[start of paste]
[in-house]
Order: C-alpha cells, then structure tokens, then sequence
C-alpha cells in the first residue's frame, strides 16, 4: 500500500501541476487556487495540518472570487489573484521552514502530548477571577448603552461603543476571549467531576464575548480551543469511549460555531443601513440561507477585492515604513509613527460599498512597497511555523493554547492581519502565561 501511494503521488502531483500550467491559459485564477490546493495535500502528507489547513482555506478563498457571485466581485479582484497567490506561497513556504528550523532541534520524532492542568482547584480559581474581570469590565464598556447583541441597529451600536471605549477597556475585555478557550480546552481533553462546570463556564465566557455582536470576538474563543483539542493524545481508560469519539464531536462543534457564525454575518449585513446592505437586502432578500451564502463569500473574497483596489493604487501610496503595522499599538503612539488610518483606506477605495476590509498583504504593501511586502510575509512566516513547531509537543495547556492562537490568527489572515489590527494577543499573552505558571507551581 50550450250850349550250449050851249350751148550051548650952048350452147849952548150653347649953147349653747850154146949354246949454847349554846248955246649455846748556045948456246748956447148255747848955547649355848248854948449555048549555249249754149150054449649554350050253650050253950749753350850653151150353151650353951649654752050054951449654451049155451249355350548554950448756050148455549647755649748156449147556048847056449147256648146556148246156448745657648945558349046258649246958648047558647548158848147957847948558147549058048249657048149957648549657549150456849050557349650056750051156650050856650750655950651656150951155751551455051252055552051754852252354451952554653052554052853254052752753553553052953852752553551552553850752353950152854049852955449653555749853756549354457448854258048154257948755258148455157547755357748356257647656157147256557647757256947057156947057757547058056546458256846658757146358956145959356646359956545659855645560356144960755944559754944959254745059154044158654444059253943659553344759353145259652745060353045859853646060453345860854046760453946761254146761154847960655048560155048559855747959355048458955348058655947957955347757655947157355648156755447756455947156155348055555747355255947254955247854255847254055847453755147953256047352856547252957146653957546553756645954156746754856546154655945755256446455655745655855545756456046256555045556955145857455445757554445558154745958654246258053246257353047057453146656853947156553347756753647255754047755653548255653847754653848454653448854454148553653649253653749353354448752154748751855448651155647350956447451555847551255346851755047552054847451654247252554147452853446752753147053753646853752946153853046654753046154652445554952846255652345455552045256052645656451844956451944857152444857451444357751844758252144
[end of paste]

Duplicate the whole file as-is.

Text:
[in-house]
Order: C-alpha cells, then structure tokens, then sequence
C-alpha cells in the first residue's frame, strides 16, 4: 500500500501541476487556487495540518472570487489573484521552514502530548477571577448603552461603543476571549467531576464575548480551543469511549460555531443601513440561507477585492515604513509613527460599498512597497511555523493554547492581519502565561 501511494503521488502531483500550467491559459485564477490546493495535500502528507489547513482555506478563498457571485466581485479582484497567490506561497513556504528550523532541534520524532492542568482547584480559581474581570469590565464598556447583541441597529451600536471605549477597556475585555478557550480546552481533553462546570463556564465566557455582536470576538474563543483539542493524545481508560469519539464531536462543534457564525454575518449585513446592505437586502432578500451564502463569500473574497483596489493604487501610496503595522499599538503612539488610518483606506477605495476590509498583504504593501511586502510575509512566516513547531509537543495547556492562537490568527489572515489590527494577543499573552505558571507551581 50550450250850349550250449050851249350751148550051548650952048350452147849952548150653347649953147349653747850154146949354246949454847349554846248955246649455846748556045948456246748956447148255747848955547649355848248854948449555048549555249249754149150054449649554350050253650050253950749753350850653151150353151650353951649654752050054951449654451049155451249355350548554950448756050148455549647755649748156449147556048847056449147256648146556148246156448745657648945558349046258649246958648047558647548158848147957847948558147549058048249657048149957648549657549150456849050557349650056750051156650050856650750655950651656150951155751551455051252055552051754852252354451952554653052554052853254052752753553553052953852752553551552553850752353950152854049852955449653555749853756549354457448854258048154257948755258148455157547755357748356257647656157147256557647757256947057156947057757547058056546458256846658757146358956145959356646359956545659855645560356144960755944559754944959254745059154044158654444059253943659553344759353145259652745060353045859853646060453345860854046760453946761254146761154847960655048560155048559855747959355048458955348058655947957955347757655947157355648156755447756455947156155348055555747355255947254955247854255847254055847453755147953256047352856547252957146653957546553756645954156746754856546154655945755256446455655745655855545756456046256555045556955145857455445757554445558154745958654246258053246257353047057453146656853947156553347756753647255754047755653548255653847754653848454653448854454148553653649253653749353354448752154748751855448651155647350956447451555847551255346851755047552054847451654247252554147452853446752753147053753646853752946153853046654753046154652445554952846255652345455552045256052645656451844956451944857152444857451444357751844758252144